Academic journal article Journal of the Evangelical Theological Society

What Are the Nt Autographs? an Examination of the Doctrine of Inspiration and Inerrancy in Light of Greco-Roman Publication

Academic journal article Journal of the Evangelical Theological Society

What Are the Nt Autographs? an Examination of the Doctrine of Inspiration and Inerrancy in Light of Greco-Roman Publication

Article excerpt

In the last three hundred years and more, thousands of Greek manuscripts of the NT have been discovered and rediscovered in monasteries, ancient church libraries, university archives, and archaeological digs.1 Because the printing press was not invented until the mid-fifteenth century by Johannes Gutenberg, each of these thousands of Greek NT copies were produced entirely by hand with the result being that no two manuscripts have exactly the same text. This has introduced hundreds of thousands of variations within the textual tradition of the NT.2 These variations first came to the attention of modern theologians when John Mill, fellow of Queen's College, Oxford, published his edition of the Greek NT in 1707 which included a critical apparatus that noted some 30,000 variations in the text.3 Daniel Whitby, rector of St. Edmund's Salisbury, distressed at the number of these variations, "argued that the authority of the holy scriptures was in peril and that the assembling of critical evidence was tantamount to tampering with the text."4 As more and more ancient copies of the NT were discovered, and the number of known variations increased, modern theologians had to further refine the doctrine of Scripture by placing the process of God's inspiration of the writings of the NT upon the initial documents, or "autographs," penned by the authors and not upon any one manuscript or manuscript tradition.5

However, declaring that inspiration applies only to the "autographs" of the NT writings has led to questions pertaining to the exact definition of "autograph." Some have argued that, in regard to the NT writings, it is impossible to speak of only one autographic text.6 Others have proposed that the autographic text of the NT writings (however defined) should not be given privileged authority over other forms of the text that have been in use in different Christian communities over the centuries.7

This essay sketches the historical development of the doctrine of Scripture and the emphasis of placing the divine act of inspiration of the NT writings on the "autographs," followed by a survey of common objections to the doctrine. Then, Greco-Roman publication practices are examined by focusing on three personalities (two Roman and one Greek) from the beginning of the Roman Imperial age through to its height. A selection of contemporary papyrus "autographs" are highlighted in order to illustrate the pre-publication draft and re-writing stage of composition. Finally, a full definition of "autograph" as it relates to the NT writings and the doctrine of inspiration is explored in light of Greco-Roman publication.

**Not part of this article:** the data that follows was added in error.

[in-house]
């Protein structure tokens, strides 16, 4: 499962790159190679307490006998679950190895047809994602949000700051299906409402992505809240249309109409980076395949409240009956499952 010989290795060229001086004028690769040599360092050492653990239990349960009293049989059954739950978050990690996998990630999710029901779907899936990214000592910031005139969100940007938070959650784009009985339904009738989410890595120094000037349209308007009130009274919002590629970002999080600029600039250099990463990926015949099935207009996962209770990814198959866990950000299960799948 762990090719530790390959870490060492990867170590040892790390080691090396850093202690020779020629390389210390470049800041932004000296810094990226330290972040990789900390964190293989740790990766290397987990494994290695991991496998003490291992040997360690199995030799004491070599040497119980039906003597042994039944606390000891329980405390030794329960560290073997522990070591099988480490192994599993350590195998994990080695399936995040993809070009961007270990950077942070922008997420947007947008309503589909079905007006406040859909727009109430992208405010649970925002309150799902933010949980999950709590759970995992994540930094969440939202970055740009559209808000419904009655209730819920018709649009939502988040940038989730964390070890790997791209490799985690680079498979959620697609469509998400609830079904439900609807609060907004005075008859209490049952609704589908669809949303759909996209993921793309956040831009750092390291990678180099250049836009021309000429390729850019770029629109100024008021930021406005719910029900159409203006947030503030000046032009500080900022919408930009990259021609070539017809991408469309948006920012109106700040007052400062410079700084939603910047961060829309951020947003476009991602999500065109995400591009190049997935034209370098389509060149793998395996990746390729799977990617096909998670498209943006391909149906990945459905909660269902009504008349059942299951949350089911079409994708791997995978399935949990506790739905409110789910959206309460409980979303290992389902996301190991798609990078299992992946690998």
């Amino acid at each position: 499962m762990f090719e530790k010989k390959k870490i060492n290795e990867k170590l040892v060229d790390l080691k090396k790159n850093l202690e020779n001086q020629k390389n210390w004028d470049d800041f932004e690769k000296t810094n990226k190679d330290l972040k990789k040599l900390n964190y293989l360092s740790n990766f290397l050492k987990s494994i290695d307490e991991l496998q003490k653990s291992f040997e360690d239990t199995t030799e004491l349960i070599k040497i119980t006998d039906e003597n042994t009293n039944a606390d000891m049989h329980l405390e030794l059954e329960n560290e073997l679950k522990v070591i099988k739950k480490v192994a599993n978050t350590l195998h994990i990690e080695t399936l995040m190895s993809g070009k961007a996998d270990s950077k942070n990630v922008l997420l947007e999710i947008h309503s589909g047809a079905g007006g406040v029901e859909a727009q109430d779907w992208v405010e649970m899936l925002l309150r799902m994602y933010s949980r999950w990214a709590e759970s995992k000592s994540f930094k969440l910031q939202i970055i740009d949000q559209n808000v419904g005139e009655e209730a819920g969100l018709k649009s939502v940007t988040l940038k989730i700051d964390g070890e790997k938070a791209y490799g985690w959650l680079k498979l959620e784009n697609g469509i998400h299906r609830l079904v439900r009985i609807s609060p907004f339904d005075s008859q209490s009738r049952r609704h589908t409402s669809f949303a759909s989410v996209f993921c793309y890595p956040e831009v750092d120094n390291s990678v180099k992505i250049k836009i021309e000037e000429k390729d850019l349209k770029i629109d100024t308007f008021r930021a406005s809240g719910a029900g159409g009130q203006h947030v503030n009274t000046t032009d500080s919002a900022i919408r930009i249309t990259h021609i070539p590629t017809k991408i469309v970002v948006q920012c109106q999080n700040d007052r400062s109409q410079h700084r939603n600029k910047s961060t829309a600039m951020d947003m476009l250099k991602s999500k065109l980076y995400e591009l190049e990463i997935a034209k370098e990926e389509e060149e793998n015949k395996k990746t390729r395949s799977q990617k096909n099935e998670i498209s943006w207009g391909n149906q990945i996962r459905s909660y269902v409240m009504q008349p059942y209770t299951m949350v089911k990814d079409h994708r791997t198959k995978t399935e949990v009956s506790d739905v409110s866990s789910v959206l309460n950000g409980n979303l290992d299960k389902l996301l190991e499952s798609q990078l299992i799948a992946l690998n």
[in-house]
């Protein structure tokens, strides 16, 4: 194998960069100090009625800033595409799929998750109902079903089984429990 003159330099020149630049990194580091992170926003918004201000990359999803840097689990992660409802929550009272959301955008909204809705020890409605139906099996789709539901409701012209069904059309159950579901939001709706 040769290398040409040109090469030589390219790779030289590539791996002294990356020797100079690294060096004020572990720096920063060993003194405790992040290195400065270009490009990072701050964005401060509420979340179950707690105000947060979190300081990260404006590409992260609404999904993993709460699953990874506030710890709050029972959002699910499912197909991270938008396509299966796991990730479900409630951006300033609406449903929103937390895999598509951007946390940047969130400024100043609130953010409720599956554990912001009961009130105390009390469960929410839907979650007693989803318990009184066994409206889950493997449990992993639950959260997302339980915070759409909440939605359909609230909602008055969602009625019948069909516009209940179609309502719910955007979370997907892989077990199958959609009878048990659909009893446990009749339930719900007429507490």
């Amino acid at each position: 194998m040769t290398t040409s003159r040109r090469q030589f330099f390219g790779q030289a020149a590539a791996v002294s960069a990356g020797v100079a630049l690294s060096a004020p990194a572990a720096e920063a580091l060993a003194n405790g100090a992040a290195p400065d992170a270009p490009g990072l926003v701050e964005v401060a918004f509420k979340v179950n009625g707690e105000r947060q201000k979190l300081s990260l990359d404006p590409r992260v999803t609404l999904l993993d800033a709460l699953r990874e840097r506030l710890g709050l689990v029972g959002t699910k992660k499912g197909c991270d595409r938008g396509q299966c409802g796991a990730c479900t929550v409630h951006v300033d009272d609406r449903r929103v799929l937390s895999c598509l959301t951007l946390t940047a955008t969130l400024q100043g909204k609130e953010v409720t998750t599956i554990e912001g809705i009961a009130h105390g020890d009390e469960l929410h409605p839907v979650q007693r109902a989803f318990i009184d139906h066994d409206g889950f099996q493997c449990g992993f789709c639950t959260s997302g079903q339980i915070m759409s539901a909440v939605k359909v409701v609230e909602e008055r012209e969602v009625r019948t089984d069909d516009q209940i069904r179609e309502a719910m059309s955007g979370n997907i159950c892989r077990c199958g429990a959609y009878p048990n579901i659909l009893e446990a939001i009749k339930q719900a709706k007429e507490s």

The inerrancy debate raged in American evangelical circles for the better part of the twentieth century, culminating in the International Council on Biblical Inerrancy which held a series of meetings in Chicago in 1978 and formulated The Chicago Statement on Biblical Inerrancy (CSBI).8 A hallmark of this doctrinal statement is found in Article X, 5 6 7 8

We affirm that inspiration, strictly speaking, applies only to the autographic text of Scripture, which in the providence of God can be ascertained from available manuscripts with great accuracy. We further affirm that copies and translations of Scripture are the Word of God to the extent that they faithfully represent the original.9

The exact boundaries and definitions of the terms used in the CSBI have been a point of contention for Christian theologians since its formulation, especially in regard to the terms "inerrancy," "infallible," and "autographic text."9 10

1. Historical development of the doctrine. Though the Princeton doctors Charles Hodge, Archibald A. Hodge, and Benjamin B. Warfield are usually singled out as the first to fully articulate a doctrine of Scripture using language that explicitly limited inerrancy to the "autographs" of Scripture, they were certainly not the first to emphasize the inspiration of the original documents. …

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